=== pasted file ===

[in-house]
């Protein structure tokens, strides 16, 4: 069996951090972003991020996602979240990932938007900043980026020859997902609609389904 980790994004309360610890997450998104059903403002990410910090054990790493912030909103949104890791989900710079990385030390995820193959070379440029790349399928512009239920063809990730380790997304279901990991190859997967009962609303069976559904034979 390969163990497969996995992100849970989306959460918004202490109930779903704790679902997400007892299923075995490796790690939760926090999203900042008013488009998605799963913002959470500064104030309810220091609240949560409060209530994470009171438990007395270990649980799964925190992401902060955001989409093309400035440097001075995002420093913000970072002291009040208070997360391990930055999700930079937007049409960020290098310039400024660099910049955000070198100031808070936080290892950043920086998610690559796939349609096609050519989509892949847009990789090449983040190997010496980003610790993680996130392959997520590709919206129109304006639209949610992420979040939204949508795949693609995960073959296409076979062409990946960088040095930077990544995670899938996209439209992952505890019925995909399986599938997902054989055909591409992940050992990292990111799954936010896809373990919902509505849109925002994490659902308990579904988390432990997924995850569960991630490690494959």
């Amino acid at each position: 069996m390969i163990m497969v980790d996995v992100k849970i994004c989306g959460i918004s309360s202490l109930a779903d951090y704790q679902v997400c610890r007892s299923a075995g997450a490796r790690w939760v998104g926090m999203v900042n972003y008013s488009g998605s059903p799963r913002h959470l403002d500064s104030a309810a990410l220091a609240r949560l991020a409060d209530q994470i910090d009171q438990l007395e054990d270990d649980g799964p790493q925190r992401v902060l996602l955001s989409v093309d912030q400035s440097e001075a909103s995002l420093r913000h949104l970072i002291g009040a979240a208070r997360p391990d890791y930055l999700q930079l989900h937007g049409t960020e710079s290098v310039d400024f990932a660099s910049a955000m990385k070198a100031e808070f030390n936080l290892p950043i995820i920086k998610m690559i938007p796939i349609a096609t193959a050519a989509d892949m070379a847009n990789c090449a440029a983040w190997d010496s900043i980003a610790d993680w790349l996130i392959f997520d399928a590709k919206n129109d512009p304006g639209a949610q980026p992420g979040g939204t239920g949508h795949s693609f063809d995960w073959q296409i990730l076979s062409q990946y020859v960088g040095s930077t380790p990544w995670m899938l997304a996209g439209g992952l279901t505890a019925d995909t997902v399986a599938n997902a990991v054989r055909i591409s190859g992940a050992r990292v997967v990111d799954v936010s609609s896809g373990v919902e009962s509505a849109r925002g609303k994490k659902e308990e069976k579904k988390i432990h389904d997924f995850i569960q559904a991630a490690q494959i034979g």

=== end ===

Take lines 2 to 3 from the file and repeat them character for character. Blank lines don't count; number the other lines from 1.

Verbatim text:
């Protein structure tokens, strides 16, 4: 069996951090972003991020996602979240990932938007900043980026020859997902609609389904 980790994004309360610890997450998104059903403002990410910090054990790493912030909103949104890791989900710079990385030390995820193959070379440029790349399928512009239920063809990730380790997304279901990991190859997967009962609303069976559904034979 390969163990497969996995992100849970989306959460918004202490109930779903704790679902997400007892299923075995490796790690939760926090999203900042008013488009998605799963913002959470500064104030309810220091609240949560409060209530994470009171438990007395270990649980799964925190992401902060955001989409093309400035440097001075995002420093913000970072002291009040208070997360391990930055999700930079937007049409960020290098310039400024660099910049955000070198100031808070936080290892950043920086998610690559796939349609096609050519989509892949847009990789090449983040190997010496980003610790993680996130392959997520590709919206129109304006639209949610992420979040939204949508795949693609995960073959296409076979062409990946960088040095930077990544995670899938996209439209992952505890019925995909399986599938997902054989055909591409992940050992990292990111799954936010896809373990919902509505849109925002994490659902308990579904988390432990997924995850569960991630490690494959």
């Amino acid at each position: 069996m390969i163990m497969v980790d996995v992100k849970i994004c989306g959460i918004s309360s202490l109930a779903d951090y704790q679902v997400c610890r007892s299923a075995g997450a490796r790690w939760v998104g926090m999203v900042n972003y008013s488009g998605s059903p799963r913002h959470l403002d500064s104030a309810a990410l220091a609240r949560l991020a409060d209530q994470i910090d009171q438990l007395e054990d270990d649980g799964p790493q925190r992401v902060l996602l955001s989409v093309d912030q400035s440097e001075a909103s995002l420093r913000h949104l970072i002291g009040a979240a208070r997360p391990d890791y930055l999700q930079l989900h937007g049409t960020e710079s290098v310039d400024f990932a660099s910049a955000m990385k070198a100031e808070f030390n936080l290892p950043i995820i920086k998610m690559i938007p796939i349609a096609t193959a050519a989509d892949m070379a847009n990789c090449a440029a983040w190997d010496s900043i980003a610790d993680w790349l996130i392959f997520d399928a590709k919206n129109d512009p304006g639209a949610q980026p992420g979040g939204t239920g949508h795949s693609f063809d995960w073959q296409i990730l076979s062409q990946y020859v960088g040095s930077t380790p990544w995670m899938l997304a996209g439209g992952l279901t505890a019925d995909t997902v399986a599938n997902a990991v054989r055909i591409s190859g992940a050992r990292v997967v990111d799954v936010s609609s896809g373990v919902e009962s509505a849109r925002g609303k994490k659902e308990e069976k579904k988390i432990h389904d997924f995850i569960q559904a991630a490690q494959i034979g």